As we sang “We Three Kings” during the worship service this past Sunday, I was struck yet again with the human tendency to ‘fill in the blanks’. Here’s what I mean – the biblical record states: “After Jesus was born in Bethlehem in Judea, during the time of King Herod, Magi from the east came to Jerusalem and asked, ‘Where is the one who has been born king of the Jews? We saw his star when it rose and have come to worship him.’” Nowhere does it number the group at three, but only that there were at least three gifts. It does not call these men kings, although the gifts were of such substance that perhaps only a king could afford them. Finally, they were from the East, more than likely Babylon, not the Orient.
This is not the only area of enhancement. We picture Mary riding from Nazareth to Bethlehem on a donkey even though it is highly unlikely she did. We assume they travelled alone, even though a census was taking place and others in their immediate family were also required to register in the town of their lineage. Our nativity scenes are often set amidst a wooden structure, like a stable, which were not present in the ancient Middle East. Then there is the carol “Away in a Manger” which depicts the little Lord Jesus as docile (‘no crying he makes’) – nice, but I don’t buy it.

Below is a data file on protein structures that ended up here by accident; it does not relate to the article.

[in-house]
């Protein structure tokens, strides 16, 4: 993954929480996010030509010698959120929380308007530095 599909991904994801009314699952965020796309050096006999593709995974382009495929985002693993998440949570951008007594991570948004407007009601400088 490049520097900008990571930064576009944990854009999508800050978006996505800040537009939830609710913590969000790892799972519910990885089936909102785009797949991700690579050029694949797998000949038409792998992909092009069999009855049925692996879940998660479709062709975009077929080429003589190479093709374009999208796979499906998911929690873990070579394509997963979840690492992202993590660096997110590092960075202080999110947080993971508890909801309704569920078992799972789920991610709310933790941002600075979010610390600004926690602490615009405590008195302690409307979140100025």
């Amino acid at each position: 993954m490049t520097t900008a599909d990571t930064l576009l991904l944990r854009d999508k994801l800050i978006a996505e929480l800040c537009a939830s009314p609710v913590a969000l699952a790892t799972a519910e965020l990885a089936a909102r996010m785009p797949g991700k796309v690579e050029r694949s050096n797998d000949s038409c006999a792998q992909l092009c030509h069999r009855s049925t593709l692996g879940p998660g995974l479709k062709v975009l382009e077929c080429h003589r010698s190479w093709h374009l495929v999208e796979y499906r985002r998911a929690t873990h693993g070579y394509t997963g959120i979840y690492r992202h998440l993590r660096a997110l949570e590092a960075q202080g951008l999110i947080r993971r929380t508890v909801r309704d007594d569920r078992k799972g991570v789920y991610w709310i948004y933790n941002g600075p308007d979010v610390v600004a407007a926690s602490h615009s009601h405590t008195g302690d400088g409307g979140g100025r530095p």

Don’t get me wrong, I don’t mind the embellishments: I have a nativity scene in my living room which has the angel, the shepherds and the Magi all gazing upon the baby Jesus asleep in a small barn-like building, despite the fact that the Bible clearly states that the angels went back up to heaven and the Magi visited the holy family in a house. I don’t mind the embellishments because they magnify the truth, not diminish it. Whether we sing carols of questionable accuracy or decorate our homes with anachronistic statues, the truth is still celebrated – many years ago God demonstrated his great love for us in this: He gave to his creation his one and only son. God wanted everyone to know this marvelously good news, so he told the lowly shepherds (who then told the masses) and the Gentile star-gazers (who then told the political and religious leaders).
“For God so loved the world that he gave his one and only Son, that whoever believes in him shall not perish but have eternal life.” John 3:16 (NIV)
Christmas is all about ‘filling in the blanks’. Without Christmas, the heavenly ledger recording our right and good behavior would be blank. Without Christmas, the list of all our hopes and dreams would be blank. Without Christmas, the place where our name would appear in the Lamb’s book of life would be blank. But Christmas fills in the blanks: we are given His righteousness, His promises and His salvation. Christmas is about God coming to us as a defenseless child and living among us, sharing with us, dying in place of us and rising before us in order to then return home and intercede for us.
In closing, let me share one final extra-biblical – but still wonderful – expression of the holiday: ‘Happy Christmas to all and to all a good night.’